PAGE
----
Even as the Jews drew close to battle, they were commanded to act with mercy, as the Torah states, "When approaching a town to attack it, first offer them peace." (Deut. 20:10)

Before entering the Land of Israel, Joshua wrote three letters to the Canaanite nations. The first letter said, "Anyone who wants to leave Israel, has permission to leave." If they refused, a second letter said, "Whoever wants to make peace, can make peace." If they again refused, a final letter warned, "Whoever wants to fight, get ready to fight." Upon receiving these letters, only one of the Canaanite nations, the Girgashites, heeded the call and settled peacefully.

In the event that the Canaanite nations chose not to make a treaty, the Jewish people were still commanded to fight mercifully. For example, when besieging a city to conquer it, the Jews never surrounded it on all four sides. This way, one side was always left open to allow for anyone who wanted to escape. (see Maimonides – Laws of Kings 6:4-5, with Kesef Mishna)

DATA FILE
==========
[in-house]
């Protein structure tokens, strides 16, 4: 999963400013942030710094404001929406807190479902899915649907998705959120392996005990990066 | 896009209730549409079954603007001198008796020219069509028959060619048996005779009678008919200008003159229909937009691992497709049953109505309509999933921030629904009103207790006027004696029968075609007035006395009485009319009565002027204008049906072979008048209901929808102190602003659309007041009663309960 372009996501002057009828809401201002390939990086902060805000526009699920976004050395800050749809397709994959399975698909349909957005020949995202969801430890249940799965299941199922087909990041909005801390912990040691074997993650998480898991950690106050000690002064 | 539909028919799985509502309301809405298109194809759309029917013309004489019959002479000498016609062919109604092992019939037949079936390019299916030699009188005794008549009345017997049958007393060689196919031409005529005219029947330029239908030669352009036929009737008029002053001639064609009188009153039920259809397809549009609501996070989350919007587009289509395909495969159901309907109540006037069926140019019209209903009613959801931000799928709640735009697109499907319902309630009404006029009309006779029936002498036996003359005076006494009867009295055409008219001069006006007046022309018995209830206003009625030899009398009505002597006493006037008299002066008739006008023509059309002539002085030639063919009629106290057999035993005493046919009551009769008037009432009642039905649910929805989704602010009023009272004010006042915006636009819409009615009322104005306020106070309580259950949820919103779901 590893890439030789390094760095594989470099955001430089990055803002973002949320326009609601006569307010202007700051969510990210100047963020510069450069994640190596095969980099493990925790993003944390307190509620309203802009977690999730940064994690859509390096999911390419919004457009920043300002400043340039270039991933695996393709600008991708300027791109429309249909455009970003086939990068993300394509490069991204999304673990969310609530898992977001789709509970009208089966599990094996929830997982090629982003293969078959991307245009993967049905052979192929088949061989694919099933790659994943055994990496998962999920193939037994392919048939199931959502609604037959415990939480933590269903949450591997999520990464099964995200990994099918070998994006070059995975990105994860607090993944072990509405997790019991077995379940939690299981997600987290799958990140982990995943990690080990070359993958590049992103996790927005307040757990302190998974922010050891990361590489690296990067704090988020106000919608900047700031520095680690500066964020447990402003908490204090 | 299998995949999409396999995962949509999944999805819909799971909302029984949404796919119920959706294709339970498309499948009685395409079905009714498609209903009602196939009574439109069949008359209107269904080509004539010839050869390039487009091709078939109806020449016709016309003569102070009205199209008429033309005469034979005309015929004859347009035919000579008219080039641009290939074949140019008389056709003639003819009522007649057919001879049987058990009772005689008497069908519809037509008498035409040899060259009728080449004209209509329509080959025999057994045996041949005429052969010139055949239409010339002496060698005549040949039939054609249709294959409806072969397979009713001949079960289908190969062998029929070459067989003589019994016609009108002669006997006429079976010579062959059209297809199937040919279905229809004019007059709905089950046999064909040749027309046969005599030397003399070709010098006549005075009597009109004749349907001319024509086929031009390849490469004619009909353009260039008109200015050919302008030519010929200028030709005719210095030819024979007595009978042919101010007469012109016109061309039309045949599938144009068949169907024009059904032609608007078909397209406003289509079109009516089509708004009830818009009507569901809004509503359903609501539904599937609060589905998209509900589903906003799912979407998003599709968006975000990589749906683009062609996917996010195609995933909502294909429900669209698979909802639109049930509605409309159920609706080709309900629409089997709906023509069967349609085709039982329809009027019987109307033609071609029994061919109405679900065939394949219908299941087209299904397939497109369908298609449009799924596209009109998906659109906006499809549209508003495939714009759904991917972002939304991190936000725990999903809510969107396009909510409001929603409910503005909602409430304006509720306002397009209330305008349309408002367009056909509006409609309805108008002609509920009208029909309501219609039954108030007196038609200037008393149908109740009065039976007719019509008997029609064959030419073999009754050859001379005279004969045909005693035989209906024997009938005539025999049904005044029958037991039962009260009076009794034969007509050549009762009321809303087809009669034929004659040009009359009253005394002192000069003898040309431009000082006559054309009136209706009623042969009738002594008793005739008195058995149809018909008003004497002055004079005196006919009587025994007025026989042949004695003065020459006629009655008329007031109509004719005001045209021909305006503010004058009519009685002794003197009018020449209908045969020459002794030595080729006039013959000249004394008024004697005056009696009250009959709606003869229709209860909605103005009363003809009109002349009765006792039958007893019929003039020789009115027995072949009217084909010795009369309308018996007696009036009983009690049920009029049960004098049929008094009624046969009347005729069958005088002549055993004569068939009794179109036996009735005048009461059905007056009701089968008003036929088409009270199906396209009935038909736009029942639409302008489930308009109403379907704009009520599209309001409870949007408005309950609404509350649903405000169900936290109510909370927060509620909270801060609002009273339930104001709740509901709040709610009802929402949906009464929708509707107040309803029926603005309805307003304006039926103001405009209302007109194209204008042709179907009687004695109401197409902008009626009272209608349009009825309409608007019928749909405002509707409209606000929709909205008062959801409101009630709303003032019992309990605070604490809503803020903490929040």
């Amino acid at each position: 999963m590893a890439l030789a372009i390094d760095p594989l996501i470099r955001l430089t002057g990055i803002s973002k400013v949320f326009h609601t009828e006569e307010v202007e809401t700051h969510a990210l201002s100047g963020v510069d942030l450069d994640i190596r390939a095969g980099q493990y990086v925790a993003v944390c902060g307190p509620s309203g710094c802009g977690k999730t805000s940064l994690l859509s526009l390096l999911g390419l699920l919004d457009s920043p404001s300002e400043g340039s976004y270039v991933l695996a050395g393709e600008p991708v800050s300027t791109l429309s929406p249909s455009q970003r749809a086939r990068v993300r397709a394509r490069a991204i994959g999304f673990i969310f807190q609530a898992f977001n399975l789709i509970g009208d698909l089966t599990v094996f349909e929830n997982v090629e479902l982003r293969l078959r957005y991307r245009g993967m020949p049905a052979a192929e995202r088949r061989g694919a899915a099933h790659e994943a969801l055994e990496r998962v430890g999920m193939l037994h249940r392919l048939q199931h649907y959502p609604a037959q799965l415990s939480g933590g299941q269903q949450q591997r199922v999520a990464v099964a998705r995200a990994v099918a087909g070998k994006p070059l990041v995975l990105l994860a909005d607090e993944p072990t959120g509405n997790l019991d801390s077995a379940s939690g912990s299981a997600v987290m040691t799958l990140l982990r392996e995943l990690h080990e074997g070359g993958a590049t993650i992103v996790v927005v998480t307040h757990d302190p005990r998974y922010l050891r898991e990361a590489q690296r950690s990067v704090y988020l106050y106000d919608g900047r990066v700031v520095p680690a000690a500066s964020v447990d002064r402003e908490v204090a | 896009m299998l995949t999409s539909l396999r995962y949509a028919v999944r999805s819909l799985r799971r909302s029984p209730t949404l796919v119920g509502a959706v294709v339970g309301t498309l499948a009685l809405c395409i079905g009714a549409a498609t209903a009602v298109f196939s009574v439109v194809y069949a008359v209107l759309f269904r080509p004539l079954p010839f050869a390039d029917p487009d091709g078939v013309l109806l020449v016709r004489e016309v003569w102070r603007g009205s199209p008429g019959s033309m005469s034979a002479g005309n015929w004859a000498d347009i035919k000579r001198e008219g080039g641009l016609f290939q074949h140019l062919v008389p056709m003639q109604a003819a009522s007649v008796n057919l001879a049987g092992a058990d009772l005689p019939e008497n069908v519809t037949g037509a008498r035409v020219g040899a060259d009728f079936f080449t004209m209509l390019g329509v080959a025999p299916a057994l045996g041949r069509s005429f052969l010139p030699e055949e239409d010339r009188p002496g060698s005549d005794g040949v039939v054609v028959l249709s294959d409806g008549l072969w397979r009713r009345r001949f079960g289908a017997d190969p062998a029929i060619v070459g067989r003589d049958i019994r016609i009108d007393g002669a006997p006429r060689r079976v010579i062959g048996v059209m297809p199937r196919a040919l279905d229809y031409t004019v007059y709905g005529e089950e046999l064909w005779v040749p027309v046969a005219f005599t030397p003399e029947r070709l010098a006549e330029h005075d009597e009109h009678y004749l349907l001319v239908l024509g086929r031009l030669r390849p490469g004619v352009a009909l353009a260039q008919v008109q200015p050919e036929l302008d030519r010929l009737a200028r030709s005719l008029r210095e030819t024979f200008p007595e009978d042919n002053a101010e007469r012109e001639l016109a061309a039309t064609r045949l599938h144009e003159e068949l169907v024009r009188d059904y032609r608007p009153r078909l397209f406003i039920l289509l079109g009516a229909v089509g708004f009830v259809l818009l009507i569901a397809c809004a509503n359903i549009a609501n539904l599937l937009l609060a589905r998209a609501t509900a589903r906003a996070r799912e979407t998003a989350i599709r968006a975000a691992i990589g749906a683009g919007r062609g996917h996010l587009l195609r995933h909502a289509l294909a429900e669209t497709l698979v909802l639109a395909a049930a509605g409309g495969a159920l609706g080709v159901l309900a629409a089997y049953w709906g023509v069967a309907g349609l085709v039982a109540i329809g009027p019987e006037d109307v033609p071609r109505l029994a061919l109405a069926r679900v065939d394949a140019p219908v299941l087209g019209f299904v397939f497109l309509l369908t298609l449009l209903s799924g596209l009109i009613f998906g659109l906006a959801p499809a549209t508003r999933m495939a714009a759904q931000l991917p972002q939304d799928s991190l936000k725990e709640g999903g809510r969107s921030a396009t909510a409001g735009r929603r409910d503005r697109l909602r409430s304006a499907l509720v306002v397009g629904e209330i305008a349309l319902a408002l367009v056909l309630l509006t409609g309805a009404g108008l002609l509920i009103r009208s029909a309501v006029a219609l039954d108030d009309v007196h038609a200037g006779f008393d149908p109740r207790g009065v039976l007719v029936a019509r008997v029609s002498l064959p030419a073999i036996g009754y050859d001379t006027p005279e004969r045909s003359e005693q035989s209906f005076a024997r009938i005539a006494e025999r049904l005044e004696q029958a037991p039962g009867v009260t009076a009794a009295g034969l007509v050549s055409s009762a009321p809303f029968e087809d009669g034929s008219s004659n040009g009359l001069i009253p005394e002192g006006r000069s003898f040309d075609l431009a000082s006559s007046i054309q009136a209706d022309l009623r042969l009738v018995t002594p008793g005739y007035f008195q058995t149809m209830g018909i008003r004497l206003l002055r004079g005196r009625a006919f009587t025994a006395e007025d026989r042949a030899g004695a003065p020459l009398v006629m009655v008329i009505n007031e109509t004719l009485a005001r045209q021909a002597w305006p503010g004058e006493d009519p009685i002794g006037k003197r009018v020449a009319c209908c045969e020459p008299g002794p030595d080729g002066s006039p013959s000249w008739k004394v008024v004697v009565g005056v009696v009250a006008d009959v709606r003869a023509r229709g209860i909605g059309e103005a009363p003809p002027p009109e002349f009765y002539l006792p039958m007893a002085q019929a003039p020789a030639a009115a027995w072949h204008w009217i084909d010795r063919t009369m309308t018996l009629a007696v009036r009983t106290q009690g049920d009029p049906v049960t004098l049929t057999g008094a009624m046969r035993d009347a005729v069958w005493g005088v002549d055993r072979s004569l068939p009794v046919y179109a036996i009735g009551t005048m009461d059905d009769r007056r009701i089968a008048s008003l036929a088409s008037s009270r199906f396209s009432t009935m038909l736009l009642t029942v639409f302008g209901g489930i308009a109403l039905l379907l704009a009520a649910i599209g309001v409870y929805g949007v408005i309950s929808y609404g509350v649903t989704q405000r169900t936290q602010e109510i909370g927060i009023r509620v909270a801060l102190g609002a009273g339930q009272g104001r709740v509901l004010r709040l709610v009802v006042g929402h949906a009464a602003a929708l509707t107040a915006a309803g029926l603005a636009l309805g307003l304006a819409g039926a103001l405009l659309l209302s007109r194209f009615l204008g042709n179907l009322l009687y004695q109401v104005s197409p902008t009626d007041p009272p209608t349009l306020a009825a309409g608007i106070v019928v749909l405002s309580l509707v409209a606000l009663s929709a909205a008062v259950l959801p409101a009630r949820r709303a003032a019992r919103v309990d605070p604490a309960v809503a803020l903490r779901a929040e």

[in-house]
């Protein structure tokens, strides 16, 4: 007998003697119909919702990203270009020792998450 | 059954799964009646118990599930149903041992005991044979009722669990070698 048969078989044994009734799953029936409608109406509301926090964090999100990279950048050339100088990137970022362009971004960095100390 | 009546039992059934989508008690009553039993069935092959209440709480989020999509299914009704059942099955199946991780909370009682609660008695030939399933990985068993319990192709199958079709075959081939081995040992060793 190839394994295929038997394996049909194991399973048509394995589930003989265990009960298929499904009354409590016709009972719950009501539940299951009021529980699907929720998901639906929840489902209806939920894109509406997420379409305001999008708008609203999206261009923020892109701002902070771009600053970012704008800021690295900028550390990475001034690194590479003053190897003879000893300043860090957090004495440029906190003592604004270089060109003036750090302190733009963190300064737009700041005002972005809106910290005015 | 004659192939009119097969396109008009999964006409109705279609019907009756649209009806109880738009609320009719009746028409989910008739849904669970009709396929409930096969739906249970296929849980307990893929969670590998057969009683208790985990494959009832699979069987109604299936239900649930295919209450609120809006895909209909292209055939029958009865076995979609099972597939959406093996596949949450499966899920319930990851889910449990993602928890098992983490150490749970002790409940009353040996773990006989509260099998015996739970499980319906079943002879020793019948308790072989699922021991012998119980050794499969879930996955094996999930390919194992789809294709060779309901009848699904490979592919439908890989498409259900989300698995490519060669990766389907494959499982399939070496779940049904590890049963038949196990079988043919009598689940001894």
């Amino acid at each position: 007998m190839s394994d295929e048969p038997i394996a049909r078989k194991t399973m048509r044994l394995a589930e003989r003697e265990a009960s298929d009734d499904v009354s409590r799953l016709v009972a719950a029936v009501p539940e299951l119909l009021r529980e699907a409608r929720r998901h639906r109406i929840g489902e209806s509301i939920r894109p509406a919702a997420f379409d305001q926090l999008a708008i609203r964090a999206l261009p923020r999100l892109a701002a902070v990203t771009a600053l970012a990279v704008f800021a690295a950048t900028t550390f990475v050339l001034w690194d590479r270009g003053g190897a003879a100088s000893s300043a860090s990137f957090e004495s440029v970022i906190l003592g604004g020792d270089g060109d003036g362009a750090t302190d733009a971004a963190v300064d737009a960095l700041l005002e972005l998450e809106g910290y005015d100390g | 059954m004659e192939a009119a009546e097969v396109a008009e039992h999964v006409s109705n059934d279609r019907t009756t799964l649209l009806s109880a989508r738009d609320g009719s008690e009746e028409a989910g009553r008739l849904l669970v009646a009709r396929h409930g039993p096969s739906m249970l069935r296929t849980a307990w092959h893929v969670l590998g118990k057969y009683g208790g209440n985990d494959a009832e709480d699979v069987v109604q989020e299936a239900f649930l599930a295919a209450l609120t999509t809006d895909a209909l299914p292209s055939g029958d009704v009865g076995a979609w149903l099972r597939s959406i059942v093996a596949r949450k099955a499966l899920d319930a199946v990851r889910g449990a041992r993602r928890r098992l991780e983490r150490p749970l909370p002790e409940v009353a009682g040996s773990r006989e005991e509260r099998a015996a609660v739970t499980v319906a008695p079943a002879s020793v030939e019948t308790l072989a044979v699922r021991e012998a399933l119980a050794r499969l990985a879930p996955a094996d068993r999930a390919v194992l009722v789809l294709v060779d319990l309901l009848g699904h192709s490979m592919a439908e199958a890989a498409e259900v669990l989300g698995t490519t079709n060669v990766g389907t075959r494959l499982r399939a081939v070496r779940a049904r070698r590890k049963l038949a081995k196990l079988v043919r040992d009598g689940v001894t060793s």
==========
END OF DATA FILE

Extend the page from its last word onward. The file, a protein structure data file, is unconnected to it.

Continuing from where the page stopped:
It is interesting that throughout Jewish history, waging war has always been a tremendous personal and national ordeal which ran contrary to the Jews' peace-loving nature. At various stages throughout the 40-year trek in the desert, Moses was forced to reprimand the Jews for having the fear of war. He inspired them with various pep talks, and assurances of victory. Years later, King Saul lost his kingdom by showing misplaced mercy and allowing the Amalekite king to live. (see Exodus 14:3 with Ibn Ezra; Numbers 21:34 with Nachmanides; Deut. 31:6; 1-Samuel ch. 15)

In modern times, Israel has often shown tremendous restraint in dealing with its enemies, and regret at any loss of life. Israel absorbed 10,000 missiles before attacking Gaza. When Israeli Prime Minister Golda Meir was asked if she could forgive Egypt for killing Israeli soldiers, she replied, "It is more difficult for me to forgive Egypt for making us kill their soldiers."